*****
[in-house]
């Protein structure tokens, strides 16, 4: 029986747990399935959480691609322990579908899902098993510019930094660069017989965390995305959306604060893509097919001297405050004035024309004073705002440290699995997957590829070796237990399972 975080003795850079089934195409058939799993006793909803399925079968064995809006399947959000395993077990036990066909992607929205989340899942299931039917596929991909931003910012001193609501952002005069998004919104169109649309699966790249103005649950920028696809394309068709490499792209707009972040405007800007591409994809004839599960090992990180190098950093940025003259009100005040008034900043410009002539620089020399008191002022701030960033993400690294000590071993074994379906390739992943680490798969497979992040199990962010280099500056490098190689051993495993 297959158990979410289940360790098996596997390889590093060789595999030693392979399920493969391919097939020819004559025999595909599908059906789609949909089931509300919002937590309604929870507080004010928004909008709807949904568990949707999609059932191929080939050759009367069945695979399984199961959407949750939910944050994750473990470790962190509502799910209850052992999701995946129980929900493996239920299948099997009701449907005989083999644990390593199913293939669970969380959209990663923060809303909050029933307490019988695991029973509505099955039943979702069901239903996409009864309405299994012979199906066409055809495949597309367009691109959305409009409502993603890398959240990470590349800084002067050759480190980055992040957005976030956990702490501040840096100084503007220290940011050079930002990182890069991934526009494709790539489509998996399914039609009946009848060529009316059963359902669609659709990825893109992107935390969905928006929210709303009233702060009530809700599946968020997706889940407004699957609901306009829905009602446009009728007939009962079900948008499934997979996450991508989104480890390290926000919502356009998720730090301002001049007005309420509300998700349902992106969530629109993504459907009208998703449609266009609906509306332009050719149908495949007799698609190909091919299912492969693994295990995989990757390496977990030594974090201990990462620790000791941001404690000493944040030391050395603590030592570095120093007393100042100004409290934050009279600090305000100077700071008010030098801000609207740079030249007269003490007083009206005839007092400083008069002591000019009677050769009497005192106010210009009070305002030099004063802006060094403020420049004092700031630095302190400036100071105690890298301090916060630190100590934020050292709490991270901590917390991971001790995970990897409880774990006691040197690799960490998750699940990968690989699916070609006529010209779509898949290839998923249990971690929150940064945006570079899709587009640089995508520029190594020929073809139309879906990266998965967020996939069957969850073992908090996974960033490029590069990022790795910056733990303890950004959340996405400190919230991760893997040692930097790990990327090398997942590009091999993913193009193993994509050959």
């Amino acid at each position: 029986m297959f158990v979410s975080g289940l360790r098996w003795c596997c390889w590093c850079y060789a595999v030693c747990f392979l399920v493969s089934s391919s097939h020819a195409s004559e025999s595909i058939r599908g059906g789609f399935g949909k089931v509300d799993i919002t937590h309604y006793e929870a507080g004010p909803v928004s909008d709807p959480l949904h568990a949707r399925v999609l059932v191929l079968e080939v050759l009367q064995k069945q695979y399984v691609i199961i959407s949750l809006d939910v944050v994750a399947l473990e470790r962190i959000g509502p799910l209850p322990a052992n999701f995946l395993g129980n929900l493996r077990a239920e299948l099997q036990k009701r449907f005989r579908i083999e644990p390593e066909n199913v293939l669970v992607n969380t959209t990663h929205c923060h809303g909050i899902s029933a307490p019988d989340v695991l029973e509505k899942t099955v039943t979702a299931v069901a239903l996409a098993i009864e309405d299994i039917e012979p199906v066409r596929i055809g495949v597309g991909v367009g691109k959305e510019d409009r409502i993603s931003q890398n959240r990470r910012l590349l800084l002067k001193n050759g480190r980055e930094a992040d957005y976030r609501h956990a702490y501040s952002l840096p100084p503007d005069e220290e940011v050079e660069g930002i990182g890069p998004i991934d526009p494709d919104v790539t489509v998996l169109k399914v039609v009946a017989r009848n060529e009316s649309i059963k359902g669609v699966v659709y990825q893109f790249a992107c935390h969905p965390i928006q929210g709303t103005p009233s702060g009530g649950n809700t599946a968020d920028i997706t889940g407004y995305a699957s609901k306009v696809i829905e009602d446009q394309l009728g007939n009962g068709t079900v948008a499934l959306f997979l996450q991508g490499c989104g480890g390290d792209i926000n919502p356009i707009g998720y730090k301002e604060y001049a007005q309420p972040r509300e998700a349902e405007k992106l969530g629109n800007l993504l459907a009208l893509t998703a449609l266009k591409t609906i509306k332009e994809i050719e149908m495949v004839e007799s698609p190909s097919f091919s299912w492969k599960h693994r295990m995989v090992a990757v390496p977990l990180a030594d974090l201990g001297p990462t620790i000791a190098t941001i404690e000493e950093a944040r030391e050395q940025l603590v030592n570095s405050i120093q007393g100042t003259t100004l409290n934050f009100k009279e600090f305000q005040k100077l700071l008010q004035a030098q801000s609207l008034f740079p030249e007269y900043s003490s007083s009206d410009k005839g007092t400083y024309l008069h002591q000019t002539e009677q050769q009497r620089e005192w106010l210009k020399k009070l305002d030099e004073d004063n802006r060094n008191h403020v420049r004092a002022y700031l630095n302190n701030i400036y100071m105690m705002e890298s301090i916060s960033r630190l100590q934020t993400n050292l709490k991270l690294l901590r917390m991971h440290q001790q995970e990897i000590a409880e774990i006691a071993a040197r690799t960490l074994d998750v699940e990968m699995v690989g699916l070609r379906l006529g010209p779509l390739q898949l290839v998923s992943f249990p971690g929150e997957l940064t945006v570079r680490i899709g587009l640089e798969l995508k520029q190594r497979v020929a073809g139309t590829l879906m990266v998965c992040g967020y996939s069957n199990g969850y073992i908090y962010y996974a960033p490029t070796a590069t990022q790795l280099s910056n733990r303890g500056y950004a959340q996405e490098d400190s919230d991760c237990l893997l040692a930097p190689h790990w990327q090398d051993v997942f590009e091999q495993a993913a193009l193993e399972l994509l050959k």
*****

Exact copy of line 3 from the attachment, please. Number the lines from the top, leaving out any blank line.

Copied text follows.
């Amino acid at each position: 029986m297959f158990v979410s975080g289940l360790r098996w003795c596997c390889w590093c850079y060789a595999v030693c747990f392979l399920v493969s089934s391919s097939h020819a195409s004559e025999s595909i058939r599908g059906g789609f399935g949909k089931v509300d799993i919002t937590h309604y006793e929870a507080g004010p909803v928004s909008d709807p959480l949904h568990a949707r399925v999609l059932v191929l079968e080939v050759l009367q064995k069945q695979y399984v691609i199961i959407s949750l809006d939910v944050v994750a399947l473990e470790r962190i959000g509502p799910l209850p322990a052992n999701f995946l395993g129980n929900l493996r077990a239920e299948l099997q036990k009701r449907f005989r579908i083999e644990p390593e066909n199913v293939l669970v992607n969380t959209t990663h929205c923060h809303g909050i899902s029933a307490p019988d989340v695991l029973e509505k899942t099955v039943t979702a299931v069901a239903l996409a098993i009864e309405d299994i039917e012979p199906v066409r596929i055809g495949v597309g991909v367009g691109k959305e510019d409009r409502i993603s931003q890398n959240r990470r910012l590349l800084l002067k001193n050759g480190r980055e930094a992040d957005y976030r609501h956990a702490y501040s952002l840096p100084p503007d005069e220290e940011v050079e660069g930002i990182g890069p998004i991934d526009p494709d919104v790539t489509v998996l169109k399914v039609v009946a017989r009848n060529e009316s649309i059963k359902g669609v699966v659709y990825q893109f790249a992107c935390h969905p965390i928006q929210g709303t103005p009233s702060g009530g649950n809700t599946a968020d920028i997706t889940g407004y995305a699957s609901k306009v696809i829905e009602d446009q394309l009728g007939n009962g068709t079900v948008a499934l959306f997979l996450q991508g490499c989104g480890g390290d792209i926000n919502p356009i707009g998720y730090k301002e604060y001049a007005q309420p972040r509300e998700a349902e405007k992106l969530g629109n800007l993504l459907a009208l893509t998703a449609l266009k591409t609906i509306k332009e994809i050719e149908m495949v004839e007799s698609p190909s097919f091919s299912w492969k599960h693994r295990m995989v090992a990757v390496p977990l990180a030594d974090l201990g001297p990462t620790i000791a190098t941001i404690e000493e950093a944040r030391e050395q940025l603590v030592n570095s405050i120093q007393g100042t003259t100004l409290n934050f009100k009279e600090f305000q005040k100077l700071l008010q004035a030098q801000s609207l008034f740079p030249e007269y900043s003490s007083s009206d410009k005839g007092t400083y024309l008069h002591q000019t002539e009677q050769q009497r620089e005192w106010l210009k020399k009070l305002d030099e004073d004063n802006r060094n008191h403020v420049r004092a002022y700031l630095n302190n701030i400036y100071m105690m705002e890298s301090i916060s960033r630190l100590q934020t993400n050292l709490k991270l690294l901590r917390m991971h440290q001790q995970e990897i000590a409880e774990i006691a071993a040197r690799t960490l074994d998750v699940e990968m699995v690989g699916l070609r379906l006529g010209p779509l390739q898949l290839v998923s992943f249990p971690g929150e997957l940064t945006v570079r680490i899709g587009l640089e798969l995508k520029q190594r497979v020929a073809g139309t590829l879906m990266v998965c992040g967020y996939s069957n199990g969850y073992i908090y962010y996974a960033p490029t070796a590069t990022q790795l280099s910056n733990r303890g500056y950004a959340q996405e490098d400190s919230d991760c237990l893997l040692a930097p190689h790990w990327q090398d051993v997942f590009e091999q495993a993913a193009l193993e399972l994509l050959k």